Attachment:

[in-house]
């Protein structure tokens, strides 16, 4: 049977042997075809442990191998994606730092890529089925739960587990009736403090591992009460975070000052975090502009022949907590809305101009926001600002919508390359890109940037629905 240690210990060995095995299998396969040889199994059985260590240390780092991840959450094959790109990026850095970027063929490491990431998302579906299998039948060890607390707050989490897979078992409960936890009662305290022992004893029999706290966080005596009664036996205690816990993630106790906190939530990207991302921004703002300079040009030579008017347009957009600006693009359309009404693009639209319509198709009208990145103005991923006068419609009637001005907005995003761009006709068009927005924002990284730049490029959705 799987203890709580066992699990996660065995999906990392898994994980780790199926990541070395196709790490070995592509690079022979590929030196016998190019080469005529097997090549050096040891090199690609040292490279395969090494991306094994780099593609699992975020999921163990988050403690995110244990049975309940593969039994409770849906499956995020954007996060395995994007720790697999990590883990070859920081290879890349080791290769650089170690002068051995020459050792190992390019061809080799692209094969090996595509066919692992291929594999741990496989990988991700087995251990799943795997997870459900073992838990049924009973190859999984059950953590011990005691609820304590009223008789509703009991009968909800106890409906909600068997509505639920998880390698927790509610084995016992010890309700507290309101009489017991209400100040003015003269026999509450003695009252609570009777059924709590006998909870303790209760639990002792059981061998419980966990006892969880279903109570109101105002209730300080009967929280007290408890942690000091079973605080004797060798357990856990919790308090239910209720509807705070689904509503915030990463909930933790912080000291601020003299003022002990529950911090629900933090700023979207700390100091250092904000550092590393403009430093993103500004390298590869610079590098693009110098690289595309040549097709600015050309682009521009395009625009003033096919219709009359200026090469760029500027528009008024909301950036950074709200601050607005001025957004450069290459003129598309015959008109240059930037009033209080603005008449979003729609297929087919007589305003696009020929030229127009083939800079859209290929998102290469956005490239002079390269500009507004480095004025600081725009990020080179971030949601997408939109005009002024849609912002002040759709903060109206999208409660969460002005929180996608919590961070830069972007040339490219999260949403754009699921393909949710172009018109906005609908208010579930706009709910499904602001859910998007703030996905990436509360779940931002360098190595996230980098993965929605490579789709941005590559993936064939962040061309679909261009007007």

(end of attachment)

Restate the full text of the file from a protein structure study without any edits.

[in-house]
């Protein structure tokens, strides 16, 4: 049977042997075809442990191998994606730092890529089925739960587990009736403090591992009460975070000052975090502009022949907590809305101009926001600002919508390359890109940037629905 240690210990060995095995299998396969040889199994059985260590240390780092991840959450094959790109990026850095970027063929490491990431998302579906299998039948060890607390707050989490897979078992409960936890009662305290022992004893029999706290966080005596009664036996205690816990993630106790906190939530990207991302921004703002300079040009030579008017347009957009600006693009359309009404693009639209319509198709009208990145103005991923006068419609009637001005907005995003761009006709068009927005924002990284730049490029959705 799987203890709580066992699990996660065995999906990392898994994980780790199926990541070395196709790490070995592509690079022979590929030196016998190019080469005529097997090549050096040891090199690609040292490279395969090494991306094994780099593609699992975020999921163990988050403690995110244990049975309940593969039994409770849906499956995020954007996060395995994007720790697999990590883990070859920081290879890349080791290769650089170690002068051995020459050792190992390019061809080799692209094969090996595509066919692992291929594999741990496989990988991700087995251990799943795997997870459900073992838990049924009973190859999984059950953590011990005691609820304590009223008789509703009991009968909800106890409906909600068997509505639920998880390698927790509610084995016992010890309700507290309101009489017991209400100040003015003269026999509450003695009252609570009777059924709590006998909870303790209760639990002792059981061998419980966990006892969880279903109570109101105002209730300080009967929280007290408890942690000091079973605080004797060798357990856990919790308090239910209720509807705070689904509503915030990463909930933790912080000291601020003299003022002990529950911090629900933090700023979207700390100091250092904000550092590393403009430093993103500004390298590869610079590098693009110098690289595309040549097709600015050309682009521009395009625009003033096919219709009359200026090469760029500027528009008024909301950036950074709200601050607005001025957004450069290459003129598309015959008109240059930037009033209080603005008449979003729609297929087919007589305003696009020929030229127009083939800079859209290929998102290469956005490239002079390269500009507004480095004025600081725009990020080179971030949601997408939109005009002024849609912002002040759709903060109206999208409660969460002005929180996608919590961070830069972007040339490219999260949403754009699921393909949710172009018109906005609908208010579930706009709910499904602001859910998007703030996905990436509360779940931002360098190595996230980098993965929605490579789709941005590559993936064939962040061309679909261009007007």